As featured in The Country Web 2017 Annual.
2017 Rural Industries Research & Development Corporation (RIRDC) Rural Women’s Award (RWA) winner, Sandra Ireson, runs a beef and sheep operation near Booligal with her husband and their three children. She has a keen interest in developing pathways for young people to gain a start in agriculture.
Sandra says she has seen first-hand the lack of opportunities available to young people to access hands-on training to make them employable in the rural sector.
‘I saw a trend where smaller numbers of young people were entering or staying in agriculturally dependent communities and townships like Hay and I decided I wanted to do something to shift the trend.’
In 2014 Sandra co-developed the Hay Inc. Rural Education Program to give young people the skills, education and experience they need to pursue a career in agriculture.
Alongside members of the Hay Inc. Rural Education team, Sandra develop a tailored program that provides hands-on training modules that cover the necessary skills of stockmanship in sheep and cattle and farming.
The program, which is taught by local landholders or retired farmers, also provides mentoring support and access to rural networks, which young people can use as a spring board to their career in agriculture.
‘Farmers in this region have hundreds of years of knowledge between them. It’s been great for the students to learn tips and skills you don’t get through a traditional training program.’
The Hay Inc. Program has delivered substantial benefits to Hay including: raising the profile of the local ag industry, enhancing tourism, providing greater understanding of the importance of food and fibre production, and it has enriched the social fabric of the community and surrounding district.
Using her bursary from the RIRDC Rural Women’s Award, Sandra plans to build on the success of the program by developing an adaptable model that can be used by other communities and industries across Australia.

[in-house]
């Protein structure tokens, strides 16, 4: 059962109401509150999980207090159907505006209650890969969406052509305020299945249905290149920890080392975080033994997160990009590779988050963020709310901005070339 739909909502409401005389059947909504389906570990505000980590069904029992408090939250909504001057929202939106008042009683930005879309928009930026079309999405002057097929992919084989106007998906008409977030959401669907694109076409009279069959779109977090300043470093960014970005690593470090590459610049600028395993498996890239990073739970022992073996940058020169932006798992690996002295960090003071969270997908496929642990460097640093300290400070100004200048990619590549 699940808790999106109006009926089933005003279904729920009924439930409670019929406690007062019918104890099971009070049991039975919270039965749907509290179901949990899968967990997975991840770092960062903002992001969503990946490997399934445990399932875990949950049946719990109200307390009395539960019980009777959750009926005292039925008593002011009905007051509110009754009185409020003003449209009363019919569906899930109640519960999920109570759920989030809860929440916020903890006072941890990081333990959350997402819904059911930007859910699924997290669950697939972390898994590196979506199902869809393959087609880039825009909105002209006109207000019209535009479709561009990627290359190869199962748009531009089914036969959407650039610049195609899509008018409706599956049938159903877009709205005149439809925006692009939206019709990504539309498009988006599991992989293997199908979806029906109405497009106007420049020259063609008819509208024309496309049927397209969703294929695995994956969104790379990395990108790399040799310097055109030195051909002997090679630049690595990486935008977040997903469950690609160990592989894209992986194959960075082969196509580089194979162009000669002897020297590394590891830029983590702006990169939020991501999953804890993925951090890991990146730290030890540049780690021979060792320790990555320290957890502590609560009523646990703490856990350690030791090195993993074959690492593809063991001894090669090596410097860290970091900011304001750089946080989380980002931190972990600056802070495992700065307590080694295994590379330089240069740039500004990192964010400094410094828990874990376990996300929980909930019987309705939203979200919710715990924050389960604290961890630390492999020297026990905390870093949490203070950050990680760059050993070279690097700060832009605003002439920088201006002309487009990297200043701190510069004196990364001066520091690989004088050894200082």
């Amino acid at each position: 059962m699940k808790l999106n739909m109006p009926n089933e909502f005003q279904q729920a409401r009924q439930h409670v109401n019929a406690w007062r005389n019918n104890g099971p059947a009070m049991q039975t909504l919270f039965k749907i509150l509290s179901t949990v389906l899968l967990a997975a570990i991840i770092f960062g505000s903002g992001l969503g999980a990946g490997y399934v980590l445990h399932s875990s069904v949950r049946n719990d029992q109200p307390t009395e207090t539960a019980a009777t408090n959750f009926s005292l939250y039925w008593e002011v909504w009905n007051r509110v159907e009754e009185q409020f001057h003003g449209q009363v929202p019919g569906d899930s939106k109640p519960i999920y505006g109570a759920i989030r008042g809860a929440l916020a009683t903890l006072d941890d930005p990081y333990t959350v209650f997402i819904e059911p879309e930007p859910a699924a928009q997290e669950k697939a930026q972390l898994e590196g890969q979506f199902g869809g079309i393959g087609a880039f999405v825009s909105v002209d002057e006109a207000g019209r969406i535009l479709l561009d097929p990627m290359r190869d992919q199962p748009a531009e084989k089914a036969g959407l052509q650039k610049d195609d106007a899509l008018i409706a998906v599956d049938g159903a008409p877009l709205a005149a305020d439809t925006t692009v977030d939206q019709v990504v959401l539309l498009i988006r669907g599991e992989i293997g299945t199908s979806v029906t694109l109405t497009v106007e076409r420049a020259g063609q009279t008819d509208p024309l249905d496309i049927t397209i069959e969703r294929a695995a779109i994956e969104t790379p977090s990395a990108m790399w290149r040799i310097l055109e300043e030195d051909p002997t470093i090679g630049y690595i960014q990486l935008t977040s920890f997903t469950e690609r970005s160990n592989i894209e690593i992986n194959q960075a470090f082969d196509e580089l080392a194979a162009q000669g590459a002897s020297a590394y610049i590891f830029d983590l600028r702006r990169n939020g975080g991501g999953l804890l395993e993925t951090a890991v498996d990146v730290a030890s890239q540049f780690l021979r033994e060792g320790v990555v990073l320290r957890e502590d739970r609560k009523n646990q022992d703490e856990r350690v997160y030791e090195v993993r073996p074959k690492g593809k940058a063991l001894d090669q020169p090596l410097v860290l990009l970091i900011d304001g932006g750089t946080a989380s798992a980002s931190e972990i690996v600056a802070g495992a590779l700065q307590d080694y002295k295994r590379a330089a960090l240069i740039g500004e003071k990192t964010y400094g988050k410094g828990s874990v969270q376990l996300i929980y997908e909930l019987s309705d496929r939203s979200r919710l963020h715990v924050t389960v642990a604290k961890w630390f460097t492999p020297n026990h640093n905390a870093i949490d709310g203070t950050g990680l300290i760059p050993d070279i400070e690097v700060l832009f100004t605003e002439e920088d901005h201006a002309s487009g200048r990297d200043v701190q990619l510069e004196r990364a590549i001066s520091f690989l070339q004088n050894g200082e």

‘The model will provide a pathway for young people wanting a career in agriculture, and will support the establishment of networks between district landholders, employers and trainees who can provide ongoing mentoring of trainees. It will be great for other rural communities and industries to realise the benefits we have already seen in our region.’
As a member of the National Rural Women’s Coalition Communication Reference Group Sandra has access to a wide support network across rural Australia and says she’s fortunate to be surrounded by a fantastic community who share common values and interest and who are passionate about rural Australia.
‘People young and old are happy to roll up their sleeves and help out. It’s this local community that has helped bring ideas to life—from 20 years of organising sheep racing at Booligal to the Hay Inc. Rural Education Program.’
Sandra embraced technology with open arms. She recalls developing a website with volunteers for the Booligal Sheep Races in 2001 when internet first became available in her remote community. From there she joined webinars and learnt how to use social media as an effective marketing/communications tool.
While the tyranny of distance, and the constant juggle to balance the farm, business and family responsibilities, means she often doesn’t have time to meet up with people in person, Sandra says her online presence mean she can stay in touch and still feel connected.
‘I regularly use online platforms to stay connected and involved with the community, sharing stories of life on the land. I hope we will see better infrastructure and more affordable technology in rural Australia so many more women can benefit from this form of collaboration like I have.’
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